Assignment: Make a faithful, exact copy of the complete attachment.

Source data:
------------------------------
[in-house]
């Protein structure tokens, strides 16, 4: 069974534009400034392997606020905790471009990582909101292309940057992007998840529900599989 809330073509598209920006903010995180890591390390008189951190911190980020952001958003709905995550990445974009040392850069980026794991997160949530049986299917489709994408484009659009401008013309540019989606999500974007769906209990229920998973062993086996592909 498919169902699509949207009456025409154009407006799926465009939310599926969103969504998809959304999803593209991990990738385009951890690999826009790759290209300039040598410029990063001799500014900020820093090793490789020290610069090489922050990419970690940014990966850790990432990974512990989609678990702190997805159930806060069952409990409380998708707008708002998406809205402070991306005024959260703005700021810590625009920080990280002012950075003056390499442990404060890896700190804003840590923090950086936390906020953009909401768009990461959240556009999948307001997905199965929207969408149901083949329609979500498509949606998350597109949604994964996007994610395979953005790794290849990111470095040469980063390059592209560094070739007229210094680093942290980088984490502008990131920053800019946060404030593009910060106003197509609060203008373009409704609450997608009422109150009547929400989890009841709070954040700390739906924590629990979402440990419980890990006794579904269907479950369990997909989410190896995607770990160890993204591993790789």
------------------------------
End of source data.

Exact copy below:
[in-house]
């Protein structure tokens, strides 16, 4: 069974534009400034392997606020905790471009990582909101292309940057992007998840529900599989 809330073509598209920006903010995180890591390390008189951190911190980020952001958003709905995550990445974009040392850069980026794991997160949530049986299917489709994408484009659009401008013309540019989606999500974007769906209990229920998973062993086996592909 498919169902699509949207009456025409154009407006799926465009939310599926969103969504998809959304999803593209991990990738385009951890690999826009790759290209300039040598410029990063001799500014900020820093090793490789020290610069090489922050990419970690940014990966850790990432990974512990989609678990702190997805159930806060069952409990409380998708707008708002998406809205402070991306005024959260703005700021810590625009920080990280002012950075003056390499442990404060890896700190804003840590923090950086936390906020953009909401768009990461959240556009999948307001997905199965929207969408149901083949329609979500498509949606998350597109949604994964996007994610395979953005790794290849990111470095040469980063390059592209560094070739007229210094680093942290980088984490502008990131920053800019946060404030593009910060106003197509609060203008373009409704609450997608009422109150009547929400989890009841709070954040700390739906924590629990979402440990419980890990006794579904269907479950369990997909989410190896995607770990160890993204591993790789």